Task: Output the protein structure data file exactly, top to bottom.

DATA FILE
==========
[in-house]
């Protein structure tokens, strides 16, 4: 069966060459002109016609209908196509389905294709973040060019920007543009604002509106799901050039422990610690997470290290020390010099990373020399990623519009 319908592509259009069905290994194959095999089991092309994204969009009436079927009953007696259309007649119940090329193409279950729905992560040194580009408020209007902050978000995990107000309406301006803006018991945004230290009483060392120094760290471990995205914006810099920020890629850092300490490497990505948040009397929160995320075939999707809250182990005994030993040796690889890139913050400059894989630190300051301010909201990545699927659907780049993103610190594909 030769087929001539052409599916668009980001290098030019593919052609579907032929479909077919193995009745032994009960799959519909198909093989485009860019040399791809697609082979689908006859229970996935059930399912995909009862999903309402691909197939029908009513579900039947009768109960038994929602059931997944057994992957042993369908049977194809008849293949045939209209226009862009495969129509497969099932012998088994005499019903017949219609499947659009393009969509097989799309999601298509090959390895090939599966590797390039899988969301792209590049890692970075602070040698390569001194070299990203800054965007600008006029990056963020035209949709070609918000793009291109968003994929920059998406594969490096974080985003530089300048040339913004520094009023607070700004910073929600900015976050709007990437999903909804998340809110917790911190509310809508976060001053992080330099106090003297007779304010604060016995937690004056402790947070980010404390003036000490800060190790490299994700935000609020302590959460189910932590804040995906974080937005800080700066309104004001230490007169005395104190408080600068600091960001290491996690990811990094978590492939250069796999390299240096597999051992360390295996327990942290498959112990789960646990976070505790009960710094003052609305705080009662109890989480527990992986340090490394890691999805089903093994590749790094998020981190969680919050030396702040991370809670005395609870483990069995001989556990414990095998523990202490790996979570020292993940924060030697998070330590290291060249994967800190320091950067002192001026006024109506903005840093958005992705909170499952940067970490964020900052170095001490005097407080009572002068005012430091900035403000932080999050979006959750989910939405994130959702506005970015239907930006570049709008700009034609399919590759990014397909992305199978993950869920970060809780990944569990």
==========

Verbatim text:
[in-house]
């Protein structure tokens, strides 16, 4: 069966060459002109016609209908196509389905294709973040060019920007543009604002509106799901050039422990610690997470290290020390010099990373020399990623519009 319908592509259009069905290994194959095999089991092309994204969009009436079927009953007696259309007649119940090329193409279950729905992560040194580009408020209007902050978000995990107000309406301006803006018991945004230290009483060392120094760290471990995205914006810099920020890629850092300490490497990505948040009397929160995320075939999707809250182990005994030993040796690889890139913050400059894989630190300051301010909201990545699927659907780049993103610190594909 030769087929001539052409599916668009980001290098030019593919052609579907032929479909077919193995009745032994009960799959519909198909093989485009860019040399791809697609082979689908006859229970996935059930399912995909009862999903309402691909197939029908009513579900039947009768109960038994929602059931997944057994992957042993369908049977194809008849293949045939209209226009862009495969129509497969099932012998088994005499019903017949219609499947659009393009969509097989799309999601298509090959390895090939599966590797390039899988969301792209590049890692970075602070040698390569001194070299990203800054965007600008006029990056963020035209949709070609918000793009291109968003994929920059998406594969490096974080985003530089300048040339913004520094009023607070700004910073929600900015976050709007990437999903909804998340809110917790911190509310809508976060001053992080330099106090003297007779304010604060016995937690004056402790947070980010404390003036000490800060190790490299994700935000609020302590959460189910932590804040995906974080937005800080700066309104004001230490007169005395104190408080600068600091960001290491996690990811990094978590492939250069796999390299240096597999051992360390295996327990942290498959112990789960646990976070505790009960710094003052609305705080009662109890989480527990992986340090490394890691999805089903093994590749790094998020981190969680919050030396702040991370809670005395609870483990069995001989556990414990095998523990202490790996979570020292993940924060030697998070330590290291060249994967800190320091950067002192001026006024109506903005840093958005992705909170499952940067970490964020900052170095001490005097407080009572002068005012430091900035403000932080999050979006959750989910939405994130959702506005970015239907930006570049709008700009034609399919590759990014397909992305199978993950869920970060809780990944569990």